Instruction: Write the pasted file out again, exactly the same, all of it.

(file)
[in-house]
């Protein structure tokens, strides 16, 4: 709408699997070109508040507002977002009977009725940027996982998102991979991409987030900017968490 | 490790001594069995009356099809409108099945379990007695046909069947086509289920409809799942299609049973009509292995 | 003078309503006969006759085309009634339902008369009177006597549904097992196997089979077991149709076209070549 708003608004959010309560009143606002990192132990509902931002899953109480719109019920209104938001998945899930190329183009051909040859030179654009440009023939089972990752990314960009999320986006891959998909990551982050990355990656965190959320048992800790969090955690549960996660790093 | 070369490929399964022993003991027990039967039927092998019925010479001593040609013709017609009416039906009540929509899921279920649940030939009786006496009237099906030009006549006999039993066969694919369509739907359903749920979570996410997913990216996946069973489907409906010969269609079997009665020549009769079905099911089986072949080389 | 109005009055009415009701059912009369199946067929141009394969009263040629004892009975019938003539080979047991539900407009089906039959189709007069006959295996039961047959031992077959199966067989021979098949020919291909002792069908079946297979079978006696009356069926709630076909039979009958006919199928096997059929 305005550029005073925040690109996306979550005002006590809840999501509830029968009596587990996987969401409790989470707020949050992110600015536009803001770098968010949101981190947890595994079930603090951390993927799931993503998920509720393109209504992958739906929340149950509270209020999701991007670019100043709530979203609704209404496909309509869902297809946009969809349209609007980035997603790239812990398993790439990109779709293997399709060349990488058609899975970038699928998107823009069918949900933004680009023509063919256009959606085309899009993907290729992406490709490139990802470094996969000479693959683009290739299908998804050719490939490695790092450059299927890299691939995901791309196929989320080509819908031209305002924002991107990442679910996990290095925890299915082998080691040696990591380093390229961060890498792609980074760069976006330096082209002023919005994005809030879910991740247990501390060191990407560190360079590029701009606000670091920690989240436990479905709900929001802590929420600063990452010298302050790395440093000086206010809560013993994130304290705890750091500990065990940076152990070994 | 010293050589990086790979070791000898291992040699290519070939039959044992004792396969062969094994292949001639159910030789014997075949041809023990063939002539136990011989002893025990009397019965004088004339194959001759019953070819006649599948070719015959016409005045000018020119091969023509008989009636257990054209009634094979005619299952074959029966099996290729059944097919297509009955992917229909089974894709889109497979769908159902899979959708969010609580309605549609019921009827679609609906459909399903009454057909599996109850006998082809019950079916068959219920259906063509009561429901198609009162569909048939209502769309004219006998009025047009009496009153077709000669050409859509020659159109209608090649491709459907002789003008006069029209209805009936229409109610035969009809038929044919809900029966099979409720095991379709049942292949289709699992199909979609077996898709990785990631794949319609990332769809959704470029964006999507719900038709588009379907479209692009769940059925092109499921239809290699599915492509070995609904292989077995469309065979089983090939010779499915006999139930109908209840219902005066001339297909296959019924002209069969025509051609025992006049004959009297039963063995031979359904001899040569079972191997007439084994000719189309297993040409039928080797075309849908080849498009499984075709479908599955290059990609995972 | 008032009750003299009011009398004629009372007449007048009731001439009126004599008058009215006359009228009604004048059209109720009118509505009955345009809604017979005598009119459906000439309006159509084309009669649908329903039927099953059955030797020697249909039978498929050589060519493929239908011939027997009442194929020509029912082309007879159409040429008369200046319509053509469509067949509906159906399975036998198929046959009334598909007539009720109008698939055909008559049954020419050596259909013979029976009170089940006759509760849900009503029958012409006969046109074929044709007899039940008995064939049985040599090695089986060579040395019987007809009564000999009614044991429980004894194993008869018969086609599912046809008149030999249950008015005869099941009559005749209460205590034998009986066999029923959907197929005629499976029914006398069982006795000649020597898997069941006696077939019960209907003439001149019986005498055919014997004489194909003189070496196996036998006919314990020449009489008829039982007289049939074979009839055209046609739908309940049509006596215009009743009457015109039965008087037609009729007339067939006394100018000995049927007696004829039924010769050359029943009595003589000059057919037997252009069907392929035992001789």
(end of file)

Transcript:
[in-house]
């Protein structure tokens, strides 16, 4: 709408699997070109508040507002977002009977009725940027996982998102991979991409987030900017968490 | 490790001594069995009356099809409108099945379990007695046909069947086509289920409809799942299609049973009509292995 | 003078309503006969006759085309009634339902008369009177006597549904097992196997089979077991149709076209070549 708003608004959010309560009143606002990192132990509902931002899953109480719109019920209104938001998945899930190329183009051909040859030179654009440009023939089972990752990314960009999320986006891959998909990551982050990355990656965190959320048992800790969090955690549960996660790093 | 070369490929399964022993003991027990039967039927092998019925010479001593040609013709017609009416039906009540929509899921279920649940030939009786006496009237099906030009006549006999039993066969694919369509739907359903749920979570996410997913990216996946069973489907409906010969269609079997009665020549009769079905099911089986072949080389 | 109005009055009415009701059912009369199946067929141009394969009263040629004892009975019938003539080979047991539900407009089906039959189709007069006959295996039961047959031992077959199966067989021979098949020919291909002792069908079946297979079978006696009356069926709630076909039979009958006919199928096997059929 305005550029005073925040690109996306979550005002006590809840999501509830029968009596587990996987969401409790989470707020949050992110600015536009803001770098968010949101981190947890595994079930603090951390993927799931993503998920509720393109209504992958739906929340149950509270209020999701991007670019100043709530979203609704209404496909309509869902297809946009969809349209609007980035997603790239812990398993790439990109779709293997399709060349990488058609899975970038699928998107823009069918949900933004680009023509063919256009959606085309899009993907290729992406490709490139990802470094996969000479693959683009290739299908998804050719490939490695790092450059299927890299691939995901791309196929989320080509819908031209305002924002991107990442679910996990290095925890299915082998080691040696990591380093390229961060890498792609980074760069976006330096082209002023919005994005809030879910991740247990501390060191990407560190360079590029701009606000670091920690989240436990479905709900929001802590929420600063990452010298302050790395440093000086206010809560013993994130304290705890750091500990065990940076152990070994 | 010293050589990086790979070791000898291992040699290519070939039959044992004792396969062969094994292949001639159910030789014997075949041809023990063939002539136990011989002893025990009397019965004088004339194959001759019953070819006649599948070719015959016409005045000018020119091969023509008989009636257990054209009634094979005619299952074959029966099996290729059944097919297509009955992917229909089974894709889109497979769908159902899979959708969010609580309605549609019921009827679609609906459909399903009454057909599996109850006998082809019950079916068959219920259906063509009561429901198609009162569909048939209502769309004219006998009025047009009496009153077709000669050409859509020659159109209608090649491709459907002789003008006069029209209805009936229409109610035969009809038929044919809900029966099979409720095991379709049942292949289709699992199909979609077996898709990785990631794949319609990332769809959704470029964006999507719900038709588009379907479209692009769940059925092109499921239809290699599915492509070995609904292989077995469309065979089983090939010779499915006999139930109908209840219902005066001339297909296959019924002209069969025509051609025992006049004959009297039963063995031979359904001899040569079972191997007439084994000719189309297993040409039928080797075309849908080849498009499984075709479908599955290059990609995972 | 008032009750003299009011009398004629009372007449007048009731001439009126004599008058009215006359009228009604004048059209109720009118509505009955345009809604017979005598009119459906000439309006159509084309009669649908329903039927099953059955030797020697249909039978498929050589060519493929239908011939027997009442194929020509029912082309007879159409040429008369200046319509053509469509067949509906159906399975036998198929046959009334598909007539009720109008698939055909008559049954020419050596259909013979029976009170089940006759509760849900009503029958012409006969046109074929044709007899039940008995064939049985040599090695089986060579040395019987007809009564000999009614044991429980004894194993008869018969086609599912046809008149030999249950008015005869099941009559005749209460205590034998009986066999029923959907197929005629499976029914006398069982006795000649020597898997069941006696077939019960209907003439001149019986005498055919014997004489194909003189070496196996036998006919314990020449009489008829039982007289049939074979009839055209046609739908309940049509006596215009009743009457015109039965008087037609009729007339067939006394100018000995049927007696004829039924010769050359029943009595003589000059057919037997252009069907392929035992001789």